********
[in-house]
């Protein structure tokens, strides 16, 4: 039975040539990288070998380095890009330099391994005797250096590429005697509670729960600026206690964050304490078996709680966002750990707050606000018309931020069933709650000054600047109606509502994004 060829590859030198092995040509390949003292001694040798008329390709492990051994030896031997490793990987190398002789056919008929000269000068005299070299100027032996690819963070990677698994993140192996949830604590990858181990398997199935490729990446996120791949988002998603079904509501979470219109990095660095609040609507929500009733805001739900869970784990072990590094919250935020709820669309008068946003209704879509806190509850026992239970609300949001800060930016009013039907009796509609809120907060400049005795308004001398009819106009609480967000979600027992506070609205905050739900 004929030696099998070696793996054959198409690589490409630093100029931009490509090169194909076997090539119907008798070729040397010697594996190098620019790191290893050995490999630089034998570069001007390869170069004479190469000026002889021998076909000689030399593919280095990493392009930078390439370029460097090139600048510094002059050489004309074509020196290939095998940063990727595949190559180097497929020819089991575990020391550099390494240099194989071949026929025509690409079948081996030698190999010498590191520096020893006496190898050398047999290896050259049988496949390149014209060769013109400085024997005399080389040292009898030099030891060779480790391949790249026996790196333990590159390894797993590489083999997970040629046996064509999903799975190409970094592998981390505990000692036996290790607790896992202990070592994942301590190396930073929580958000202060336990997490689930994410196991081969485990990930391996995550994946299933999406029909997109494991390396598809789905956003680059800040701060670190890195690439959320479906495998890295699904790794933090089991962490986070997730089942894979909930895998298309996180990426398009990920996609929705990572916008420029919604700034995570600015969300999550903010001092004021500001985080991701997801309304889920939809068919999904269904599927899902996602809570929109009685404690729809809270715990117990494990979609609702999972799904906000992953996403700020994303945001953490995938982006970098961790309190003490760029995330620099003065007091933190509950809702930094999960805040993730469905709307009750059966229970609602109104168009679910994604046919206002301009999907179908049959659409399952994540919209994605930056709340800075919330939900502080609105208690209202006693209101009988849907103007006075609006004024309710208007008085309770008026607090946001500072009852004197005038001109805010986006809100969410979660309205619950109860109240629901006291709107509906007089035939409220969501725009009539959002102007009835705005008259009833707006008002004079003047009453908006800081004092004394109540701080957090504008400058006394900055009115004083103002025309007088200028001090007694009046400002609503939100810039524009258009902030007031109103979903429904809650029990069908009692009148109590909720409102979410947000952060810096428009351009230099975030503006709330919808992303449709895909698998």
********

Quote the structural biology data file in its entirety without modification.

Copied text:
[in-house]
């Protein structure tokens, strides 16, 4: 039975040539990288070998380095890009330099391994005797250096590429005697509670729960600026206690964050304490078996709680966002750990707050606000018309931020069933709650000054600047109606509502994004 060829590859030198092995040509390949003292001694040798008329390709492990051994030896031997490793990987190398002789056919008929000269000068005299070299100027032996690819963070990677698994993140192996949830604590990858181990398997199935490729990446996120791949988002998603079904509501979470219109990095660095609040609507929500009733805001739900869970784990072990590094919250935020709820669309008068946003209704879509806190509850026992239970609300949001800060930016009013039907009796509609809120907060400049005795308004001398009819106009609480967000979600027992506070609205905050739900 004929030696099998070696793996054959198409690589490409630093100029931009490509090169194909076997090539119907008798070729040397010697594996190098620019790191290893050995490999630089034998570069001007390869170069004479190469000026002889021998076909000689030399593919280095990493392009930078390439370029460097090139600048510094002059050489004309074509020196290939095998940063990727595949190559180097497929020819089991575990020391550099390494240099194989071949026929025509690409079948081996030698190999010498590191520096020893006496190898050398047999290896050259049988496949390149014209060769013109400085024997005399080389040292009898030099030891060779480790391949790249026996790196333990590159390894797993590489083999997970040629046996064509999903799975190409970094592998981390505990000692036996290790607790896992202990070592994942301590190396930073929580958000202060336990997490689930994410196991081969485990990930391996995550994946299933999406029909997109494991390396598809789905956003680059800040701060670190890195690439959320479906495998890295699904790794933090089991962490986070997730089942894979909930895998298309996180990426398009990920996609929705990572916008420029919604700034995570600015969300999550903010001092004021500001985080991701997801309304889920939809068919999904269904599927899902996602809570929109009685404690729809809270715990117990494990979609609702999972799904906000992953996403700020994303945001953490995938982006970098961790309190003490760029995330620099003065007091933190509950809702930094999960805040993730469905709307009750059966229970609602109104168009679910994604046919206002301009999907179908049959659409399952994540919209994605930056709340800075919330939900502080609105208690209202006693209101009988849907103007006075609006004024309710208007008085309770008026607090946001500072009852004197005038001109805010986006809100969410979660309205619950109860109240629901006291709107509906007089035939409220969501725009009539959002102007009835705005008259009833707006008002004079003047009453908006800081004092004394109540701080957090504008400058006394900055009115004083103002025309007088200028001090007694009046400002609503939100810039524009258009902030007031109103979903429904809650029990069908009692009148109590909720409102979410947000952060810096428009351009230099975030503006709330919808992303449709895909698998």